In the aftermath of natural disasters, first responders and recovery crews flood the zone on a temporary basis. But reconstruction, cleanup, and recovery requires many thousands of workers who can stay for many months or more. FEMA Administrator Brock Long told CNN that “FEMA is going to be there for years.” Houston will require a surge of employment—tens of thousands of people. It will have to find places for them to live, since so much of the housing stock is damaged. And it will likely have to pay them above-market wages, because it will need to lure them away from existing jobs.
And given the Trump administration’s hostility to Latinos and desire to ramp up deportations, it’s unlikely that what worked in previous disasters will work again. Back in 2007, the Washington Post reported on a Tulane and University of California, Berkeley, study that found some 100,000 Hispanic workers thronged into the Gulf Coast region in the wake of Katrina, many of them undocumented.
Houston will need a similar migration for it to recover. In 2017, from where will those workers come?
by Henry Grabar @ Slate Articles
Fri Sep 08 13:54:02 PDT 2017
For decades, American cities and states have been competing to dismantle the high-tax postwar social model to win increasingly mobile jobs from their peers. This practice leaves the losers smarting from a diminished sense of self—hello, Hartford, Connecticut—while the winner loads the tax burden of its new prize pig onto existing citizens and businesses. It rewards corporations for being flighty, faithless partners to cities and punishes small and local businesses that cannot make credible threats to secure their own incentive packages.
The news that Amazon needs a second headquarters, announced on Thursday, will set off a competition like we have never seen for mayors and governors to pimp out their cities to the Seattle-based supercompany.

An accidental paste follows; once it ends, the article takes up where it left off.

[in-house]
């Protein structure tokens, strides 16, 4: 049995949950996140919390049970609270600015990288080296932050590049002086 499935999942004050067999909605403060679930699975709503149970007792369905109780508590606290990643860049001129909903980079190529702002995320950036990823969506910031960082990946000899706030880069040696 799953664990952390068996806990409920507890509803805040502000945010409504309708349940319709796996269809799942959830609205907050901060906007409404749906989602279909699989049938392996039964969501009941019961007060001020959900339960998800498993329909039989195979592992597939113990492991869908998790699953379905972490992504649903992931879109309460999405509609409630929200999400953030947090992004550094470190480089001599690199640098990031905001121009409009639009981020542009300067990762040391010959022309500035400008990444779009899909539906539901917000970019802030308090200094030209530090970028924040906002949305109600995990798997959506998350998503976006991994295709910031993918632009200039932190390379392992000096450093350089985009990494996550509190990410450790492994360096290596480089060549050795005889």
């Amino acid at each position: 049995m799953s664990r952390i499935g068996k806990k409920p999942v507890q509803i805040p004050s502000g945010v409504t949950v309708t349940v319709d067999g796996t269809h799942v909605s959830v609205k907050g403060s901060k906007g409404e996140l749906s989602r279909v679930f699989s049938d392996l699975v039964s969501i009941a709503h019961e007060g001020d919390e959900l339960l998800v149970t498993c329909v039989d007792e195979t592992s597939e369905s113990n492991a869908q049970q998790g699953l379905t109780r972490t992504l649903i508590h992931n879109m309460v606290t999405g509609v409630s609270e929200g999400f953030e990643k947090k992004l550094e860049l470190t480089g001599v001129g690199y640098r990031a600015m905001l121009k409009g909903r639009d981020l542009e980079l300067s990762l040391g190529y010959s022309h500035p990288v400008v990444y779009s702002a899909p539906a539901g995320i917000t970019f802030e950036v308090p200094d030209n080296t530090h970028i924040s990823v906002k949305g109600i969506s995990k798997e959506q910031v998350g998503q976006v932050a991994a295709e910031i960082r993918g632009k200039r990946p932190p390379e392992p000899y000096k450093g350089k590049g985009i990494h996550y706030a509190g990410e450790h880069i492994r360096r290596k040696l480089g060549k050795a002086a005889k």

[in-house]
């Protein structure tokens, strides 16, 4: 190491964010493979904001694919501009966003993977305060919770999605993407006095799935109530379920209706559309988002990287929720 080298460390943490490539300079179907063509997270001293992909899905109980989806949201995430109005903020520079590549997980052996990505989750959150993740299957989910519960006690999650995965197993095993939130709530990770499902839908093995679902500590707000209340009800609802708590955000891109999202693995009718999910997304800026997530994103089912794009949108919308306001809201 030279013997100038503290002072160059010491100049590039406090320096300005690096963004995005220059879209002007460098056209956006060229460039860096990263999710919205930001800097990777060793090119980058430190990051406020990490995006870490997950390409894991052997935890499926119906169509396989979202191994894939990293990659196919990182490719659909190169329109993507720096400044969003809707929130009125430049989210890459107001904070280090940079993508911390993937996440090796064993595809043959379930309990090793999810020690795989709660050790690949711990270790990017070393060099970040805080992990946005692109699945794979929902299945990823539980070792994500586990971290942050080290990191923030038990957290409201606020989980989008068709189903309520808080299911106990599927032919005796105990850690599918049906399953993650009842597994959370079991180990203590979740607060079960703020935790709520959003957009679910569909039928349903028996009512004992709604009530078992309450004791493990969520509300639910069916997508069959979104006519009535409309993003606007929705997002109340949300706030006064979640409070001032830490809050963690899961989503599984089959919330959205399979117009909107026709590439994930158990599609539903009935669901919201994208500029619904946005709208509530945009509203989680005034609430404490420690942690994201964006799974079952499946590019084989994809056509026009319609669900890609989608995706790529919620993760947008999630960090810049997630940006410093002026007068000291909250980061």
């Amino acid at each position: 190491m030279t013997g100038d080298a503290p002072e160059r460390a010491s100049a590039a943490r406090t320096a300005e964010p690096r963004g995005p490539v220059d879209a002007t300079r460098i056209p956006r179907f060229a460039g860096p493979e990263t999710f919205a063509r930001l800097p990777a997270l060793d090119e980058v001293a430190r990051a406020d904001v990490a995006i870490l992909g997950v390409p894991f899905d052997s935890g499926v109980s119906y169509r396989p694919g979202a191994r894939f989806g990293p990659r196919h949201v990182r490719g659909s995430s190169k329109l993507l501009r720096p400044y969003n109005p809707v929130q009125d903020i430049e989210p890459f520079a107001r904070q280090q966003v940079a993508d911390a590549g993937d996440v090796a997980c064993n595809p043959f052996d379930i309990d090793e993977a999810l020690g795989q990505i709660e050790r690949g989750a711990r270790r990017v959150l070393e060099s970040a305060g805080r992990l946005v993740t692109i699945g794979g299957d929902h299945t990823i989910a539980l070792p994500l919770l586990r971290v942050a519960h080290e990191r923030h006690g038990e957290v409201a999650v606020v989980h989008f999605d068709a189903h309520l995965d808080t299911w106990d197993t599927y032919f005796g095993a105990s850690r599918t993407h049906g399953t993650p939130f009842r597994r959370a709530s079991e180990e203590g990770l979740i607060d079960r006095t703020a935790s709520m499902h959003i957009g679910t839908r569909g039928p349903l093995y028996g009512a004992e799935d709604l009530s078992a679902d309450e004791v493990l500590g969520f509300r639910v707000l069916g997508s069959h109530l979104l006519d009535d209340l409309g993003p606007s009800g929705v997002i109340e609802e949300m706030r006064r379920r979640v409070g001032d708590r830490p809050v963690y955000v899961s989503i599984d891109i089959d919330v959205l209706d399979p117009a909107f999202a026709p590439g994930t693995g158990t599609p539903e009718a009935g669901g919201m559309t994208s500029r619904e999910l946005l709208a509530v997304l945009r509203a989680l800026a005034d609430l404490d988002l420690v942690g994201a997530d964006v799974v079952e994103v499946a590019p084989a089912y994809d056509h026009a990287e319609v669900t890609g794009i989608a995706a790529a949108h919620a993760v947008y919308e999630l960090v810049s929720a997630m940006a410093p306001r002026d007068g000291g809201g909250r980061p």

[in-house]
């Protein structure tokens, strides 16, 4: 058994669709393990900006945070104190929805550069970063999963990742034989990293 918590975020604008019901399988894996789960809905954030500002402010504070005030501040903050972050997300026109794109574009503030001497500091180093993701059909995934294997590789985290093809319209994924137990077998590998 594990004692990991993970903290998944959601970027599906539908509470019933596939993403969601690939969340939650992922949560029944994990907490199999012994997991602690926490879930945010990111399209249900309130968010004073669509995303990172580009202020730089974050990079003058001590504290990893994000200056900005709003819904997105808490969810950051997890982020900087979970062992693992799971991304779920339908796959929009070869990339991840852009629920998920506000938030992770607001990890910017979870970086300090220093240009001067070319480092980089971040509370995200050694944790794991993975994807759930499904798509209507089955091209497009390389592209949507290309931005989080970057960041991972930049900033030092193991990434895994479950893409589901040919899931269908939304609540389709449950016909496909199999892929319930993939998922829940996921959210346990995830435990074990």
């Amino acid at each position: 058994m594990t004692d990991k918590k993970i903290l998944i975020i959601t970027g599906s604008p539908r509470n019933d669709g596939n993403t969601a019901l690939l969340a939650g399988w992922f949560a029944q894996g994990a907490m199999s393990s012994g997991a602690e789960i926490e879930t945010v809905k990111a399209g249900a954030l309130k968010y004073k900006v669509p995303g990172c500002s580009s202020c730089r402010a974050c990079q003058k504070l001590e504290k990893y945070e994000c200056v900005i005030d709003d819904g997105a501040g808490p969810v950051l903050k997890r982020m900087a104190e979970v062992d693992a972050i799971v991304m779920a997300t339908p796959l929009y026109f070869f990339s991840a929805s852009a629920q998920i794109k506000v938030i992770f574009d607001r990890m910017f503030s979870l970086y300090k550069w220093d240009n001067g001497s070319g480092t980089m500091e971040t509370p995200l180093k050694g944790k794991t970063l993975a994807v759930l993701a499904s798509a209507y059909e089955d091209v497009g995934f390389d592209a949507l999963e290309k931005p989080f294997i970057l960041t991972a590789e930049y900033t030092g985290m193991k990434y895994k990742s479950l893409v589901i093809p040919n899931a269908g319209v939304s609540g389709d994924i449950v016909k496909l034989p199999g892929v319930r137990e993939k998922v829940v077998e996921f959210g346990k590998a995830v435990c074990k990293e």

It is a one-of-a-kind, six-week sweepstakes, with a $5 billion HQ up for grabs. Nothing like this has ever happened before. At 8.1 million square feet, constituting nearly 20 percent of Seattle’s Class A office space, Amazon’s Seattle campus simply has no parallels in U.S. cities. The next biggest single urban corporate presence is Citi in New York, with 3.7 million square feet; the next biggest by percentage is Nationwide in Columbus, Ohio, which occupies 16 percent of the city’s office space.
In short, Amazon’s Seattle HQ is an outlier any way you slice it, and it’s about to build the same thing again. Corporate relocations tend to involve low-paying jobs moving south (back-office jobs or manufacturing work relocating to the Sun Belt); small numbers of white-collar jobs (General Electric’s 2015 move from Connecticut to Boston); or merger-driven relocation, which usually involves a slow exodus of executives from one city to another. Amazon’s proposal is numerically elite: 50,000 workers in a secondary headquarters is more than twice as many workers as Bank of America, the country’s second-largest bank, employs at its primary HQ in Charlotte, North Carolina.
The odds hinge in part on what Amazon is looking for. The notion of a company with two separate U.S. headquarters is basically unique; when Charlotte’s NationsBank merged with San Francisco’s BankAmerica (now Bank of America) in 1998, to take one example, the company quickly consolidated corporate control in Charlotte. But Amazon has indicated that this will not be a back office; with up to 50,000 employees and an average salary of more than $100,000, these people will not be handling your Squatty Potty return. (Disclosure: Slate is an Amazon affiliate; when you click on an Amazon link from Slate, the magazine gets a cut of the proceeds from whatever you buy.)
Let’s assume that virtually every city and state will roll out a carpet of tax breaks, plum real estate, and other local incentives. (All for a company dedicated to undermining the local businesses that will pay taxes to support the services Amazon uses.) Even if Amazon CEO Jeff Bezos already has a strong favorite in mind, a municipal race to the bottom will ensure he gets his company the best deal. And since the scale of the economic impact appears to surpass what is promised for the Summer Olympics, the packages may include anything up to and including expensive new transit infrastructure. (Mass transit, Amazon has said, is a requirement for its site.)